Seeing this as part of iPadOS 16, along with widgets and shortcuts, could really appeal to pro users. And being able to carry on with their Final Cut projects from Mac to iPad would improve workflows, no need to use a different app on an iPad.

5. Better picture-in-picture support

This is a feature that was once exclusive to the iPad, before moving over to macOS, then iOS 15. However, its features have stayed the same since its debut in iOS 9 on iPad. It's time for some improvements.

To have a timeline slider would be a great benefit, as you currently have to go back to the app that's originally playing the video and press the slider to switch to a different part of what's playing.

Another welcome feature would be the ability to place the video anywhere on the display. While you can do that to a point now, the video has been known to place itself below menus or obstructed by an app. On macOS, you can solve this by holding down the command button and dragging the video anywhere on the display.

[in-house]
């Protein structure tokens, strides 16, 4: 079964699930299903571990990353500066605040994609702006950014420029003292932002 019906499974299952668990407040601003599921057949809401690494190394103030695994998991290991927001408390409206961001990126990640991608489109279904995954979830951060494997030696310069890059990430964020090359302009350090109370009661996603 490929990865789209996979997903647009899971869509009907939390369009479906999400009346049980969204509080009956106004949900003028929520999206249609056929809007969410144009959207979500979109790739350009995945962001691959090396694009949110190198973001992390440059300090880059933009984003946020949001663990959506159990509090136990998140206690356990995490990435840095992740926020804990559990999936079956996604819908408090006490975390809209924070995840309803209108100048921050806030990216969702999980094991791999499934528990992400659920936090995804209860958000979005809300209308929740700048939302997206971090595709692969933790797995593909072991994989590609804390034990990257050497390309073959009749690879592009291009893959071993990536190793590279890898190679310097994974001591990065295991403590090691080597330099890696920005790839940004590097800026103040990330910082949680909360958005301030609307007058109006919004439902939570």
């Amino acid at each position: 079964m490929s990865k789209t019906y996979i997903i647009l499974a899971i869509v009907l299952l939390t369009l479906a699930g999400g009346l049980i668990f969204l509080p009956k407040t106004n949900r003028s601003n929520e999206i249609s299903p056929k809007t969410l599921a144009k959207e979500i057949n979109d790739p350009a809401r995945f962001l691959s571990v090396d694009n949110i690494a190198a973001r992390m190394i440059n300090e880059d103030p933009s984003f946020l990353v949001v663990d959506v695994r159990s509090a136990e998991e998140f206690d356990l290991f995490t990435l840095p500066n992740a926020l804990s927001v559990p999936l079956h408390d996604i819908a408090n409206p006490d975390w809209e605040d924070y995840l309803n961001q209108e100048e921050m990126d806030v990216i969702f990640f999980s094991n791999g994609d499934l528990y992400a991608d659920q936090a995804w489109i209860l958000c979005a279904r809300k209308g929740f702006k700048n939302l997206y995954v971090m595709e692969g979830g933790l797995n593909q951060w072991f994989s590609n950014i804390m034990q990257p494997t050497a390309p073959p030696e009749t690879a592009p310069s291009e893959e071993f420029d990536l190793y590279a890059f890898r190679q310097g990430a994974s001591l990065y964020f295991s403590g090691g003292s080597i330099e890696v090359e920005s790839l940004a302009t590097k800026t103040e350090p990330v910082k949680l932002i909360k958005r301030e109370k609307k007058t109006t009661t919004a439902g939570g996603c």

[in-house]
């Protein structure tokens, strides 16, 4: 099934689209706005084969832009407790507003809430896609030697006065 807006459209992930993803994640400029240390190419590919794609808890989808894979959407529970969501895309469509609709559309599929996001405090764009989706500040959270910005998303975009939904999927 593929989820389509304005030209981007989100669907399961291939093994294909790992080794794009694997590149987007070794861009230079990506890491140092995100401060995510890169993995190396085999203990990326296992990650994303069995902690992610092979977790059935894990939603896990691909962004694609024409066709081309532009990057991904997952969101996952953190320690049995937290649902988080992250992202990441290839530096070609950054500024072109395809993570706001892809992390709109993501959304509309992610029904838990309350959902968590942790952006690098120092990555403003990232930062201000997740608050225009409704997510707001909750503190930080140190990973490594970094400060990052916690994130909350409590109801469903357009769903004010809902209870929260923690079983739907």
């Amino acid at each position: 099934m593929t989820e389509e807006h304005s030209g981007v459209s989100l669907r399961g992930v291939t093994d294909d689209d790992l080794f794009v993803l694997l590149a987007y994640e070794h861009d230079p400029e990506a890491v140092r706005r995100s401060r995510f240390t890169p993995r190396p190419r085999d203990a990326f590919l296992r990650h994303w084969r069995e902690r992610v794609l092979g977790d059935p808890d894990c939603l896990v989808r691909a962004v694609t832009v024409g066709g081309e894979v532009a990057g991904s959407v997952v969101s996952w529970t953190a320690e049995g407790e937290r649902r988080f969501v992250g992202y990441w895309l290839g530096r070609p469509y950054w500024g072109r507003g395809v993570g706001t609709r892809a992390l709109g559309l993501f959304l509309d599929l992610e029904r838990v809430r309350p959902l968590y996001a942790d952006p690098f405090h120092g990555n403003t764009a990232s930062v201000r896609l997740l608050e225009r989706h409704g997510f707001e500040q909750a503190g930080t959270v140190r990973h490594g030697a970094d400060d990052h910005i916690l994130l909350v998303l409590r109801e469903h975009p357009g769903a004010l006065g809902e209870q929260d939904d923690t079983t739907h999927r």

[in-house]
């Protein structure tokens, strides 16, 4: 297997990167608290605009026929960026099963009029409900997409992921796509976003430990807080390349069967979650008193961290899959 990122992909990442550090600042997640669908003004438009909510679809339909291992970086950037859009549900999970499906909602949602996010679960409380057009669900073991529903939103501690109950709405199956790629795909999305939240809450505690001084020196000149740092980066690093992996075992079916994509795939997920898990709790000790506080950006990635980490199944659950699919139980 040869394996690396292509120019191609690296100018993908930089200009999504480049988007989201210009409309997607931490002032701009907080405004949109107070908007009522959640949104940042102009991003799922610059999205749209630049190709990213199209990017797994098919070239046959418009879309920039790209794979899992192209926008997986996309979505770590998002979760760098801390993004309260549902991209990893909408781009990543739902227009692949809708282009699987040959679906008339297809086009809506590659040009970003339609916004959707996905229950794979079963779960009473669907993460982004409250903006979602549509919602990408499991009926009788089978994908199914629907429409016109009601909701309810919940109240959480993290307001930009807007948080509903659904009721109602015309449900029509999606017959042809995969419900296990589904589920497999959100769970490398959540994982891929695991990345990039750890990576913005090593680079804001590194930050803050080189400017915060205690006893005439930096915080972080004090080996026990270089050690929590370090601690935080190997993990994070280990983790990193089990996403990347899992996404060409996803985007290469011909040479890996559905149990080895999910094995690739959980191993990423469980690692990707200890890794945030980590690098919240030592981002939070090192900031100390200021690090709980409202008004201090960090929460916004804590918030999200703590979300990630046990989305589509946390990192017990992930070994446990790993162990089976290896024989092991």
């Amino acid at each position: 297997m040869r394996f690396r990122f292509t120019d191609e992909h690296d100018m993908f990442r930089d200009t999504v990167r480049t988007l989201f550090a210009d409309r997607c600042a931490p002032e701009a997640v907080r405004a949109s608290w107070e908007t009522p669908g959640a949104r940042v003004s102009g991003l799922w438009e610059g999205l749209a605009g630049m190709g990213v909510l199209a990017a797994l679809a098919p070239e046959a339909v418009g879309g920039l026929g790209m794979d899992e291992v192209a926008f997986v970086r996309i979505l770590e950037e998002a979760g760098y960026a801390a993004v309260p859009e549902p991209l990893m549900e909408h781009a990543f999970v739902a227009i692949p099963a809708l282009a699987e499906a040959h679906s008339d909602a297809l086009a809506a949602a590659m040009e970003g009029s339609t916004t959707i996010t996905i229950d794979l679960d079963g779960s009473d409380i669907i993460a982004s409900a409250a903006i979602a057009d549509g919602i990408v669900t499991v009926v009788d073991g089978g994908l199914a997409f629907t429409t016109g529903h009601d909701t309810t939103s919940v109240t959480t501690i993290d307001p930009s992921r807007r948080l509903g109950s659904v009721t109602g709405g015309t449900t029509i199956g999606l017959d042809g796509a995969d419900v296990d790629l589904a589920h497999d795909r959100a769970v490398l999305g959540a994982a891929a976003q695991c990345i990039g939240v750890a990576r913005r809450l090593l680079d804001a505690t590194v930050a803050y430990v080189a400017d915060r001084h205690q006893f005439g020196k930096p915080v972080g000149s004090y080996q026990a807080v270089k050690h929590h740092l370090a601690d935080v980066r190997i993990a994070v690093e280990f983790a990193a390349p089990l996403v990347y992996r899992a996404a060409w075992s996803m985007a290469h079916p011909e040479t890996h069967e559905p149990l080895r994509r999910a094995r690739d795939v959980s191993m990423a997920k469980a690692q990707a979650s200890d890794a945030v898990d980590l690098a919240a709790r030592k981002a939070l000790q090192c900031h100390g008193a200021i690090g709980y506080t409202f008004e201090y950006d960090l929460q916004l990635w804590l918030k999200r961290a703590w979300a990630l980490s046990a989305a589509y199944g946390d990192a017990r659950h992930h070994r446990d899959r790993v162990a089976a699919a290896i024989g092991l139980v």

If these two improvements arrived on iPadOS, there'd be an increase in its use, especially with YouTube's decision to bring the feature to its app for Premium users.

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Five new features that iOS 15.4 brings to your iPhone and iPad

With Apple announcing its Mac Studio, the iPhone SE 3, the Studio Display, and more at its March 2022 event, the release for iOS 15.4 has followed a week after, available for your iPhone SE, iPhone 6S, and above.

iOS 15 was released in September 2021, and it brought SharePlay, widgets to iPadOS, Focus modes, and more, all focusing on a theme of productivity.

But Apple has been full steam ahead with .1 updates since then, as 15.1, 15.2, and 15.3 have all brought bug fixes and refinements to your iPhone and iPad.